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Put a Little Love in Your Heart: February is American Heart Month

Posted on Tuesday, February 14, 2017
Heart disease is the leading cause of death in the United States, taking over 610,000 lives per year. February is American Heart Month, an effort to promote awareness and action to prevent heart disease and take lifesaving steps in the event of a heart attack.

Heart disease is the leading cause of death in the United States, taking over 610,000 lives per year. February is American Heart Month, an effort to promote awareness and action to prevent heart disease and take lifesaving steps in the event of a heart attack.

Heart disease refers to any condition of the heart valves which impair the function of the heart. Coronary heart disease is the most common type of heart disease and can lead to a heart attack.

Risk and prevention

Heart attacks can seem like sudden events, and someone who looks and feels very healthy may still be at risk, so it is important for everyone to know the risks, maintain a healthy lifestyle, get recommended screenings, and know the signs of a heart attack. Anyone can reduce their risk of heart disease by not smoking, maintaining a healthy weight and diet, getting regular exercise, and limiting alcohol use. People with diabetes and a family history of heart conditions are at higher risk. High blood pressure and high cholesterol are key indicators that of risk of heart disease. Talk to your doctor about monitoring blood pressure and cholesterol and about ways to lower or maintain healthy levels of both.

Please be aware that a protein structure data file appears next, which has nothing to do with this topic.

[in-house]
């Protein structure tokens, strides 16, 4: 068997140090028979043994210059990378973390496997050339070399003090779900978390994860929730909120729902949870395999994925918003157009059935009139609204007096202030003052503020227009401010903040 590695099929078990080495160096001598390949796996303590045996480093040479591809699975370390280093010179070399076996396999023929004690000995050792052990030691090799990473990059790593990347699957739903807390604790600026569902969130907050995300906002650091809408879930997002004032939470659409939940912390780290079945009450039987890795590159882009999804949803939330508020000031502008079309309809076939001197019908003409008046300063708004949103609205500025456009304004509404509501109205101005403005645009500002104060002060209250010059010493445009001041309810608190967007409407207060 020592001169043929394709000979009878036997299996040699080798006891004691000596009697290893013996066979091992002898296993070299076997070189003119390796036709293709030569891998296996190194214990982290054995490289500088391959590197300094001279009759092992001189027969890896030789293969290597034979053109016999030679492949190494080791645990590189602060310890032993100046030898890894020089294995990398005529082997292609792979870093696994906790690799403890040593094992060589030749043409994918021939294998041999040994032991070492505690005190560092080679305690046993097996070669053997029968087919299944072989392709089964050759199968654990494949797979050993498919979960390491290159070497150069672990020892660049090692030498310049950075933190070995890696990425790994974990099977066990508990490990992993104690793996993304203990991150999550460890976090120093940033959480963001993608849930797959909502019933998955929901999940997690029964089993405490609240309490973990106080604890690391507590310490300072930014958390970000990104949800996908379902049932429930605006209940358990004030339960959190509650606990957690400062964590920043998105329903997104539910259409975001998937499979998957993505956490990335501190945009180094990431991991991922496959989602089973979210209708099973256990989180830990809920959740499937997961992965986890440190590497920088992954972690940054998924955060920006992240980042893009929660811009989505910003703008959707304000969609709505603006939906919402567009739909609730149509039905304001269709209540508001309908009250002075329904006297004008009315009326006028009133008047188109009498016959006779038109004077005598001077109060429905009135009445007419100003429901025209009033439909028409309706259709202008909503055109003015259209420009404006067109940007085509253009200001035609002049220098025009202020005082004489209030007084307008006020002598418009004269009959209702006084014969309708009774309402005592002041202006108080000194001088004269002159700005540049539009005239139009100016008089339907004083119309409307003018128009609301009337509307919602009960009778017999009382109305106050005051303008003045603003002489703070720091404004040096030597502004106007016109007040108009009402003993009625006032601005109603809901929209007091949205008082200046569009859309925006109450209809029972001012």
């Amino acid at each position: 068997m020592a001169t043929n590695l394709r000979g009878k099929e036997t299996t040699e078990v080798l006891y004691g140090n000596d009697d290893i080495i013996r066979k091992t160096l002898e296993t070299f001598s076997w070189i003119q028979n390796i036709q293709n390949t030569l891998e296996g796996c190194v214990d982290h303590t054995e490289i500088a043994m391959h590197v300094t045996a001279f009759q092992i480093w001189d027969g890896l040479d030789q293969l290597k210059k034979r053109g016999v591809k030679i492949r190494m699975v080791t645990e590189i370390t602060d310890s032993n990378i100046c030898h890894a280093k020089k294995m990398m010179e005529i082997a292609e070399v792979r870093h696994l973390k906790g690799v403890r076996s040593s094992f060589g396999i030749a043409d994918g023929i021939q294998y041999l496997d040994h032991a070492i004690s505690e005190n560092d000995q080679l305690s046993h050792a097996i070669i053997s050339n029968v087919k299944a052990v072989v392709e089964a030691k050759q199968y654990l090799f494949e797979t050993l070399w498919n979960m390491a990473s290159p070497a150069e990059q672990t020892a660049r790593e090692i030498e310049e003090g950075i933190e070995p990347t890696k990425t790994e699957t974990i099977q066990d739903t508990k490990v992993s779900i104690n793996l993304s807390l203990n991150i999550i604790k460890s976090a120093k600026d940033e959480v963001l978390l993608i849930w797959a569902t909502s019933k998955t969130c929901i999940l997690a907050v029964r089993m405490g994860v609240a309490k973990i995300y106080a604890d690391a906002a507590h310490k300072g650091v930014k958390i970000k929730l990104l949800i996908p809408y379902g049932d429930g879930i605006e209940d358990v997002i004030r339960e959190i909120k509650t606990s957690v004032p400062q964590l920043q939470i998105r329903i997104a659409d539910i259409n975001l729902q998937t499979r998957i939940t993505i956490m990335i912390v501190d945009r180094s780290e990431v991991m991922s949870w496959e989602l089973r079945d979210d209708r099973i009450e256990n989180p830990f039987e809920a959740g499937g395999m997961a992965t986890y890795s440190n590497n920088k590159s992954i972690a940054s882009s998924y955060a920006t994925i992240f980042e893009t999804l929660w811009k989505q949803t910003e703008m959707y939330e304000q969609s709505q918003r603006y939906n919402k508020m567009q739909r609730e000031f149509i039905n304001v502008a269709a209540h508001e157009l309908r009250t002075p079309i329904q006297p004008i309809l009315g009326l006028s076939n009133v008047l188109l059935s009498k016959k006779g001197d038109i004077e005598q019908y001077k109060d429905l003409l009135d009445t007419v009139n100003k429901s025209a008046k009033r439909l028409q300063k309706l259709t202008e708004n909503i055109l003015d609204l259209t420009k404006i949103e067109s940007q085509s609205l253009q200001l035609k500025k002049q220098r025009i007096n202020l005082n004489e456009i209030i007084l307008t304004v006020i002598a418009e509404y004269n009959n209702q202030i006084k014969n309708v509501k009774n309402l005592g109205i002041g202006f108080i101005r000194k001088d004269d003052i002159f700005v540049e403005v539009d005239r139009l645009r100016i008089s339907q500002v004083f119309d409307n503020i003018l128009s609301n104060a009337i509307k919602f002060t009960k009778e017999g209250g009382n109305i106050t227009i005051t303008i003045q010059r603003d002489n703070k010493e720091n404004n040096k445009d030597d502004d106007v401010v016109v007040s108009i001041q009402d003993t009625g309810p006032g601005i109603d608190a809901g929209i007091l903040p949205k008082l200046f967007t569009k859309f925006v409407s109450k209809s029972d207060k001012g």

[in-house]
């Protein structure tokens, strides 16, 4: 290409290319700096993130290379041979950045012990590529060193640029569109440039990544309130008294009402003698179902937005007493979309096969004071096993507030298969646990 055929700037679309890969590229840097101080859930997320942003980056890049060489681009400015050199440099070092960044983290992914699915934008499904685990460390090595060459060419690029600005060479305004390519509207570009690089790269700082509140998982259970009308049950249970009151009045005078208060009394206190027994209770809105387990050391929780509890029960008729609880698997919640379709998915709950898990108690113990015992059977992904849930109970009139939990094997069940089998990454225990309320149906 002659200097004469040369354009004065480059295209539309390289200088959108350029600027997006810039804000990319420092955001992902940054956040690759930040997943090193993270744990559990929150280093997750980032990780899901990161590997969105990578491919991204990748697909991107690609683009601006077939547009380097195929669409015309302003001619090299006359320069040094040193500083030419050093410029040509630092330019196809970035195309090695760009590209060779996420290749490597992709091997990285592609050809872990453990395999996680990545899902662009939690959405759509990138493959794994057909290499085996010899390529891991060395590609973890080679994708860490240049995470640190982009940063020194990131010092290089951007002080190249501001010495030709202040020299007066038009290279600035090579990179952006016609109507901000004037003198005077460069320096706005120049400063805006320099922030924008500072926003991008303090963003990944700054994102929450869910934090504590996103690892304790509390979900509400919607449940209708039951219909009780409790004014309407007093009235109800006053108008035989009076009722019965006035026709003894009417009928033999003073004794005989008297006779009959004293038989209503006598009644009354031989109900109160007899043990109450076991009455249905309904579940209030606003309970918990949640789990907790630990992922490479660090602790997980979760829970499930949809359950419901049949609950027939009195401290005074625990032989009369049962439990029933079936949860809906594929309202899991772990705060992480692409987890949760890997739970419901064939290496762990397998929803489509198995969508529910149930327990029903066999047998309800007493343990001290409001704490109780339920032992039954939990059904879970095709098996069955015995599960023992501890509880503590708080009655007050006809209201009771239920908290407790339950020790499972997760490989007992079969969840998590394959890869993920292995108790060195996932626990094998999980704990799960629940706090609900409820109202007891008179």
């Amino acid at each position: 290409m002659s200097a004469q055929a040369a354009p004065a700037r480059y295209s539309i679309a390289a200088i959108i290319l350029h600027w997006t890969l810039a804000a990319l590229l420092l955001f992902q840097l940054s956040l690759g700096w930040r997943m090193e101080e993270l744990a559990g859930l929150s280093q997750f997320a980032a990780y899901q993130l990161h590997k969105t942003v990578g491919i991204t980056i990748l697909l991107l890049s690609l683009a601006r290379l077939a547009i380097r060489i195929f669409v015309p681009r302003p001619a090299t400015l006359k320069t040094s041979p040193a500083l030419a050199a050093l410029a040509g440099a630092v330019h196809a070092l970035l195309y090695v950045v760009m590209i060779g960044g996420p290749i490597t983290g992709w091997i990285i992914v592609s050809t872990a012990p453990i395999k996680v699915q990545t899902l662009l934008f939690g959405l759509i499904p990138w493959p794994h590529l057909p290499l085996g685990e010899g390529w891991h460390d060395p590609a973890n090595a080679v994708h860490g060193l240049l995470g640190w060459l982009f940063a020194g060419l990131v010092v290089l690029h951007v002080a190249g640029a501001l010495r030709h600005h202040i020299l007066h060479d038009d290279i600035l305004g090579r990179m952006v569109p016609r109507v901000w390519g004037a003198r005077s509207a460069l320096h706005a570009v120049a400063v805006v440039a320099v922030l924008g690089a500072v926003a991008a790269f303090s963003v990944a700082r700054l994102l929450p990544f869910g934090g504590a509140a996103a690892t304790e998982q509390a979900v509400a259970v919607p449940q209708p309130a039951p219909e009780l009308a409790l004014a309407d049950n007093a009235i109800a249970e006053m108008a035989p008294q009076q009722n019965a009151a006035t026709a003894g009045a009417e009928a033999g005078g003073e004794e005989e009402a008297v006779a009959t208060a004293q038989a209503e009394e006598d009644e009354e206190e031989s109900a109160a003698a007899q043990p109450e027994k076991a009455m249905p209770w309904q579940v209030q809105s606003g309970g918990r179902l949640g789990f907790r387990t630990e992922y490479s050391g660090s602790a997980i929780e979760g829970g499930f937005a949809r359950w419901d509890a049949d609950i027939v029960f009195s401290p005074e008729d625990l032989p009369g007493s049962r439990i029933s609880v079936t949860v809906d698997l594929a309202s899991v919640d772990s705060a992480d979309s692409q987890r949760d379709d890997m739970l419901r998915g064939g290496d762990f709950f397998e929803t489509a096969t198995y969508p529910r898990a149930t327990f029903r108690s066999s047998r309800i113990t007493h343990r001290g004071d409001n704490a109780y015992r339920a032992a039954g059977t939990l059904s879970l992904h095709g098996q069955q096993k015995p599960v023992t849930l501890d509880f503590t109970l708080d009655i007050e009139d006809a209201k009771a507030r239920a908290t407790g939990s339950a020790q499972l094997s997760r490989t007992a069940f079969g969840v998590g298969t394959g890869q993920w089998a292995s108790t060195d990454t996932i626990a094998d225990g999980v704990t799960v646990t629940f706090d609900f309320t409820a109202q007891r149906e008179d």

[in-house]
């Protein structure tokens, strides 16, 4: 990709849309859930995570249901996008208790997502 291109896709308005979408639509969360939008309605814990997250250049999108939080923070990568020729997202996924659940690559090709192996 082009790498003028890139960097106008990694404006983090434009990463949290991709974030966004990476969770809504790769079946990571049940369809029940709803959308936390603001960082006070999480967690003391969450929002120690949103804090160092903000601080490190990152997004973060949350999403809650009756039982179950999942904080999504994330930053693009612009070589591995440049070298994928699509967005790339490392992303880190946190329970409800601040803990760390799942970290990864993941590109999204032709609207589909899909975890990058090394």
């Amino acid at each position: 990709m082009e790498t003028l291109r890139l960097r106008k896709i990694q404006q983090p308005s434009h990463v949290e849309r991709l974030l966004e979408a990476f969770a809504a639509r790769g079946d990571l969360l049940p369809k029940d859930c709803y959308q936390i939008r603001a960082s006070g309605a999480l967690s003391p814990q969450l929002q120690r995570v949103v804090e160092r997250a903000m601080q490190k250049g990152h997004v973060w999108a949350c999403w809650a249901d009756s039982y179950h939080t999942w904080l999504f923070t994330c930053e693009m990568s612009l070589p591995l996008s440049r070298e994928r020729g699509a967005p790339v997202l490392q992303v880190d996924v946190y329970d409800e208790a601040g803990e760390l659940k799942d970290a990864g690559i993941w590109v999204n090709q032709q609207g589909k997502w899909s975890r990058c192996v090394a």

Know the signs of a heart attack

Nearly 15 percent of people who have a heart attack die. Getting a heart attack victim to immediate emergency care can improve the chance of survival. If you have or witness someone with these symptoms, call 911 immediately.

  1. Most often, shortness of breath is the first sign of a heart attack and comes before chest pain, although it can come after.
  2. Most heart attack victims feel a pressure or stiffness in the left side of their chest.
  3. Someone having a heart attack may feel discomfort or pain in their arms, face, neck, and upper back and stomach.
  4. Other symptoms may include breaking out in a cold sweat, nausea, or light-headedness.
Awareness of these symptoms will instill a faster reaction to get professional medical help.

What to do in February

Show your Valentine how much you care about their heart by talking to them about heart disease. This month, there are many ways to spread the word and help others to get screened, change to healthier behaviors, and know the signs of a heart attack. Don’t stop after your month of wearing red. Healthy behaviors make a lifetime of contributions toward your health and heart attack prevention.